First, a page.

Welcome to Minnesota, where the number of lakes and the student debt levels are both higher than average.
At the end of 2017, Americans owed over $1.38 trillion in student debt -- that’s “trillion” with a “T.” Worse, Minnesota is among the top 10 states for its percentage of students carrying debt (between 45 and 60 percent), according to data from the Urban Institute.
By comparison, neighbors North Dakota and Iowa have a lower 35 to 45 percent ratio. California, which has long been among the leaders in subsidizing college, rates the lowest at 20 to 27 percent.
There are a few reasons for Minnesota's unimpressive rankings, according to Minnesota Higher Ed’s Meredith Fergus.
In general, Minnesota has a higher percentage of kids attending college. The state is second in the nation for the percentage of adults earning an associate degree or higher (48 percent). Most of the students going to college now have parents who also went to college, which places a higher premium on getting a degree.
It also means that students and parents feel a little more confident about their ability to pay loans back. After all, mom eventually paid off her degree, so her daughter feels better about taking out a loan.
But a lot of it comes down to this:
“We have higher tuition,” Fergus says.
The University of Minnesota’s tuition is about 83 percent higher than the national average for a four- year college, which is $6,841 per year. The school's average student ends up $26,000 after obtaining a bachelor’s degree.
Then there's the cheapskates in the Minnesota Legislature, who offer miserly state appropriations to higher education. Minnesota spent $3,876 per student on higher education in 2013-14, as compared to Wisconsin’s $12,432.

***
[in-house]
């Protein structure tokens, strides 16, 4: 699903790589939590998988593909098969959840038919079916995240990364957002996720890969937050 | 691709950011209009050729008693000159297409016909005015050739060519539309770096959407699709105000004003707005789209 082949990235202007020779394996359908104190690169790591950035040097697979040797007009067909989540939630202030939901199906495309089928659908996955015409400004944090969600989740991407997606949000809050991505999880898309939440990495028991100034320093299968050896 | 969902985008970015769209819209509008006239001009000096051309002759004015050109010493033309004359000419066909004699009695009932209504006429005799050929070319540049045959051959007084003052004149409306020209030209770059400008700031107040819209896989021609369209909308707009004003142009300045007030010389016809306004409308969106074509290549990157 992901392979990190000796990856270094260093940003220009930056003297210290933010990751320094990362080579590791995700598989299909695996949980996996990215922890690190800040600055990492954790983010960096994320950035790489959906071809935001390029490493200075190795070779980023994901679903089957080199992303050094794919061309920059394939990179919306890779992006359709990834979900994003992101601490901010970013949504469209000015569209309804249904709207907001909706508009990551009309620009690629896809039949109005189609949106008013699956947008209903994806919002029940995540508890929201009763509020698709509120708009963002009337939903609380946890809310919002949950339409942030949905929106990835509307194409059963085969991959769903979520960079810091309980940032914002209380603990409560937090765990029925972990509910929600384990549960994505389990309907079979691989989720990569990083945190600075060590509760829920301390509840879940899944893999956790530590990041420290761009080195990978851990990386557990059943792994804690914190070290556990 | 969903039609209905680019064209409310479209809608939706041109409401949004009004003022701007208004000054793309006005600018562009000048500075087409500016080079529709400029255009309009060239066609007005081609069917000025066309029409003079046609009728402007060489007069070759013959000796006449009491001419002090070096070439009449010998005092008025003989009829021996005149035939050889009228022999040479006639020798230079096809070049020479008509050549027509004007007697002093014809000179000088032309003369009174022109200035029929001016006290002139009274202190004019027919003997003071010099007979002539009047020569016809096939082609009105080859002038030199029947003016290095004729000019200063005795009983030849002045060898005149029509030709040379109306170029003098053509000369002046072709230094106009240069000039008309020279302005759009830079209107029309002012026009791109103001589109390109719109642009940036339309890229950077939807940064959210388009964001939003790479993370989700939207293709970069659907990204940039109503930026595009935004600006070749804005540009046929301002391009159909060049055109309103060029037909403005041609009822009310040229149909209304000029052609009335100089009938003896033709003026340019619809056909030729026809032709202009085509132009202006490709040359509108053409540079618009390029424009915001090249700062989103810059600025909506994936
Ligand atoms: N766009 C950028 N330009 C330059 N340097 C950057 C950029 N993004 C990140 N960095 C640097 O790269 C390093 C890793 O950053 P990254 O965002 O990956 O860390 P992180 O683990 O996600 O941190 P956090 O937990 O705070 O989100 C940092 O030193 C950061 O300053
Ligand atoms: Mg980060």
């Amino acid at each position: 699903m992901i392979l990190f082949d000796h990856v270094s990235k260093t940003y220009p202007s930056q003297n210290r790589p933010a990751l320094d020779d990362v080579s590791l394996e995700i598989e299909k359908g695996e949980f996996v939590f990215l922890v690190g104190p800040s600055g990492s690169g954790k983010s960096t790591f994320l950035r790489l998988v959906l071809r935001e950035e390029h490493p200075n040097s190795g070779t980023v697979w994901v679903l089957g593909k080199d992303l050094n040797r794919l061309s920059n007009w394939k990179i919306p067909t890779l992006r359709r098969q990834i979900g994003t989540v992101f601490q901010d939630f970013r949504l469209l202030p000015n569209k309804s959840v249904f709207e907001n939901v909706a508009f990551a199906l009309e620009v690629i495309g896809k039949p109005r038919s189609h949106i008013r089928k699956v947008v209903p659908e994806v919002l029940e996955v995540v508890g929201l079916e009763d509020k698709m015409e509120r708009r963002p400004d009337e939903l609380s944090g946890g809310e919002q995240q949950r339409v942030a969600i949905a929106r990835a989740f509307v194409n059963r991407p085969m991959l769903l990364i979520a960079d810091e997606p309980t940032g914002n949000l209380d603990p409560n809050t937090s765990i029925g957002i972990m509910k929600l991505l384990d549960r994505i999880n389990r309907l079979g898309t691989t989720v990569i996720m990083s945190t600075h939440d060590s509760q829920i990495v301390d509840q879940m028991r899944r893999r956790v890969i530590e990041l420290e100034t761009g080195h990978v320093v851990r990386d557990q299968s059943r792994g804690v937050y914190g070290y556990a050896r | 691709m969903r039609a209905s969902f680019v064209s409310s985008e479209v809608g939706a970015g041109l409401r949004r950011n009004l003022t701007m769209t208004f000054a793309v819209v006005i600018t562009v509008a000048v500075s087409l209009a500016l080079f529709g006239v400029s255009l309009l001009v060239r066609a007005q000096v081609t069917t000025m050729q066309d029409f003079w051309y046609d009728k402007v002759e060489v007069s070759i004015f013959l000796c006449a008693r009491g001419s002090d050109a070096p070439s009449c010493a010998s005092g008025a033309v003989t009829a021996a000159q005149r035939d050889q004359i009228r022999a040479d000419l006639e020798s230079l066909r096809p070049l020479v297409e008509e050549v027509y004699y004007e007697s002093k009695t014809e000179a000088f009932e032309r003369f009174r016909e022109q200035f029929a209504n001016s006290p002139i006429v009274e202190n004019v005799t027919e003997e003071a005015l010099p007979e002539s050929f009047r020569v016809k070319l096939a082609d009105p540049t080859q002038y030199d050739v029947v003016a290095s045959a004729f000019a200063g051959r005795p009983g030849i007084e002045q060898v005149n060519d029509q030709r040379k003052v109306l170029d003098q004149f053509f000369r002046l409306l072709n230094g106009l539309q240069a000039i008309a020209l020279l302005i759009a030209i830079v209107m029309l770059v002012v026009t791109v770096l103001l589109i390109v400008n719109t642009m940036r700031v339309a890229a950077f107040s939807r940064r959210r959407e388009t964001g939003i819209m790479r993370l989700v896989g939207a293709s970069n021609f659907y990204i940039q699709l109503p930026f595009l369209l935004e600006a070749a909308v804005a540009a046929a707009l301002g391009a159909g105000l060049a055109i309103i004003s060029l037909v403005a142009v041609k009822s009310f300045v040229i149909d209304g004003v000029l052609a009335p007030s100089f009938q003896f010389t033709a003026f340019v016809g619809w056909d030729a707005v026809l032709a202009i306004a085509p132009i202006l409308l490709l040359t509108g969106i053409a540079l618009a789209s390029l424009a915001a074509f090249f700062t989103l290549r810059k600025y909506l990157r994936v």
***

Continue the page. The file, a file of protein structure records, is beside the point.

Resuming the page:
This wasn’t always the case. Minnesota used to be in the top 10 in per capita taxpayer support from the mid-‘70s to early 2000s. It has since fallen to the middle of the pack, and isn't close to keeping up with inflation.
Fergus says Minnesota’s policy is to trust that students will foot the bill for a more expensive education. In short: tuition is high because people are willing to pay for it.
On top of that, student loans in generally are pretty easy to get. Minnesota state loans require a credit-worthy co-signer, but all you need to do to get a federal loan is fill out a FAFSA -- which, Fergus says, most 18-year-olds are more than capable of doing.
“It’s not like home ownership, where you have to prove you’re credit-worthy,” Fergus says.
There is some hope on the horizon, in a bittersweet kind of way. Fergus thinks the cost of education is going to keep going up, but overall, she thinks students are getting savvier and finding ways to borrow less by spending less time in college and looking for grants and scholarships.
And degrees still matter in this economy, she says. The higher level of education you get, the better your chances of getting employed and earning more in the long run.
But when it comes to student debt, she doubts Minnesota will ever be far from the top of the list.